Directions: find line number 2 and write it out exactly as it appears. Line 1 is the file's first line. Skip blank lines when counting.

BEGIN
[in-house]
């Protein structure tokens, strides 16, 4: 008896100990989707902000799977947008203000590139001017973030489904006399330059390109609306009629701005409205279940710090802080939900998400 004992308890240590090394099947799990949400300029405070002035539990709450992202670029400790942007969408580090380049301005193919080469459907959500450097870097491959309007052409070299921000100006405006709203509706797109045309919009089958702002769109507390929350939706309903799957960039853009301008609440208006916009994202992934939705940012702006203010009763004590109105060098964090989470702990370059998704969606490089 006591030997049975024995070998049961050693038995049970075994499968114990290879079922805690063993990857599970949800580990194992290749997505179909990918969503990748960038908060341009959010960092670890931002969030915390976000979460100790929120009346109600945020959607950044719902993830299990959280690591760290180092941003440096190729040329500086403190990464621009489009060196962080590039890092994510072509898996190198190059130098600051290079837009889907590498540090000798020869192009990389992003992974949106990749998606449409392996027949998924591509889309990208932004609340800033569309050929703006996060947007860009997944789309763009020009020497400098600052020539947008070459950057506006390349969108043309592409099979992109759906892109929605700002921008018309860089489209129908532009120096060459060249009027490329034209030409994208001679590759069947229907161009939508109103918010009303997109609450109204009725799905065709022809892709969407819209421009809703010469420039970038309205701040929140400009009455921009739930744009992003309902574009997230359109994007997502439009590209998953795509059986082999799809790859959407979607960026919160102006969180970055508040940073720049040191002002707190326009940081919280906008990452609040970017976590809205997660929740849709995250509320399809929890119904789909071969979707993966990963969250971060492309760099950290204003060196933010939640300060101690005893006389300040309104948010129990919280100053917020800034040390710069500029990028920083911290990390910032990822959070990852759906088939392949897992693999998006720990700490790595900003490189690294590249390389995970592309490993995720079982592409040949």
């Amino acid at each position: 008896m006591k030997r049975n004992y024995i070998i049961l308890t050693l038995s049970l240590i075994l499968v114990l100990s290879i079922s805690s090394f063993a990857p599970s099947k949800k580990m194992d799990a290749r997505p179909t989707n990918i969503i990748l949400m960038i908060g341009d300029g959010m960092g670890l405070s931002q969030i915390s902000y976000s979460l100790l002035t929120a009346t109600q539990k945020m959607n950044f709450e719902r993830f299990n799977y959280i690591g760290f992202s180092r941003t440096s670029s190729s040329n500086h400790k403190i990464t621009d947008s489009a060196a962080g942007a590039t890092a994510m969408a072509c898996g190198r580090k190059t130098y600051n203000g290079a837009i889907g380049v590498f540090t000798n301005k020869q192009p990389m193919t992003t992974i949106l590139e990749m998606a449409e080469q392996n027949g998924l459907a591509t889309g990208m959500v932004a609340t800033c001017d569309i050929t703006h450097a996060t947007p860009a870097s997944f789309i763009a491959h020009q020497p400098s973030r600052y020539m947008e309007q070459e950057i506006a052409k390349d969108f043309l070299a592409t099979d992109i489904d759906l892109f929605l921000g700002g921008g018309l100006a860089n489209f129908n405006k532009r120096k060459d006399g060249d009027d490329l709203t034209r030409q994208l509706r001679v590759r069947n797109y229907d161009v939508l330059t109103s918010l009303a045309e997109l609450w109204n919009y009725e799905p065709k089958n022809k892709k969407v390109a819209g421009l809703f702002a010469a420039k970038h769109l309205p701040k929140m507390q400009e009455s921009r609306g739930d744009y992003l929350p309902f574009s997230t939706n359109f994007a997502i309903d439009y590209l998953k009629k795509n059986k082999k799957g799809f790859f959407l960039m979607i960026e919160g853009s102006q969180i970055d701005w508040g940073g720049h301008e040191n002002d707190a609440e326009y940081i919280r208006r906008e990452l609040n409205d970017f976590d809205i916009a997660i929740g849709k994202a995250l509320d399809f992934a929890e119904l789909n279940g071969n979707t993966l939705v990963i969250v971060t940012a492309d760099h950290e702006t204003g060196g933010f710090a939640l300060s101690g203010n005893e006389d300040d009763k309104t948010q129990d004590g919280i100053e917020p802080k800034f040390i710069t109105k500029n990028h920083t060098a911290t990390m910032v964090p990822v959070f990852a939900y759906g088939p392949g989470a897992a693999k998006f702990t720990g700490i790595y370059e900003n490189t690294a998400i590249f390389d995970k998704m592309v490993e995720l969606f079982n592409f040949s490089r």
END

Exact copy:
């Protein structure tokens, strides 16, 4: 008896100990989707902000799977947008203000590139001017973030489904006399330059390109609306009629701005409205279940710090802080939900998400 004992308890240590090394099947799990949400300029405070002035539990709450992202670029400790942007969408580090380049301005193919080469459907959500450097870097491959309007052409070299921000100006405006709203509706797109045309919009089958702002769109507390929350939706309903799957960039853009301008609440208006916009994202992934939705940012702006203010009763004590109105060098964090989470702990370059998704969606490089 006591030997049975024995070998049961050693038995049970075994499968114990290879079922805690063993990857599970949800580990194992290749997505179909990918969503990748960038908060341009959010960092670890931002969030915390976000979460100790929120009346109600945020959607950044719902993830299990959280690591760290180092941003440096190729040329500086403190990464621009489009060196962080590039890092994510072509898996190198190059130098600051290079837009889907590498540090000798020869192009990389992003992974949106990749998606449409392996027949998924591509889309990208932004609340800033569309050929703006996060947007860009997944789309763009020009020497400098600052020539947008070459950057506006390349969108043309592409099979992109759906892109929605700002921008018309860089489209129908532009120096060459060249009027490329034209030409994208001679590759069947229907161009939508109103918010009303997109609450109204009725799905065709022809892709969407819209421009809703010469420039970038309205701040929140400009009455921009739930744009992003309902574009997230359109994007997502439009590209998953795509059986082999799809790859959407979607960026919160102006969180970055508040940073720049040191002002707190326009940081919280906008990452609040970017976590809205997660929740849709995250509320399809929890119904789909071969979707993966990963969250971060492309760099950290204003060196933010939640300060101690005893006389300040309104948010129990919280100053917020800034040390710069500029990028920083911290990390910032990822959070990852759906088939392949897992693999998006720990700490790595900003490189690294590249390389995970592309490993995720079982592409040949």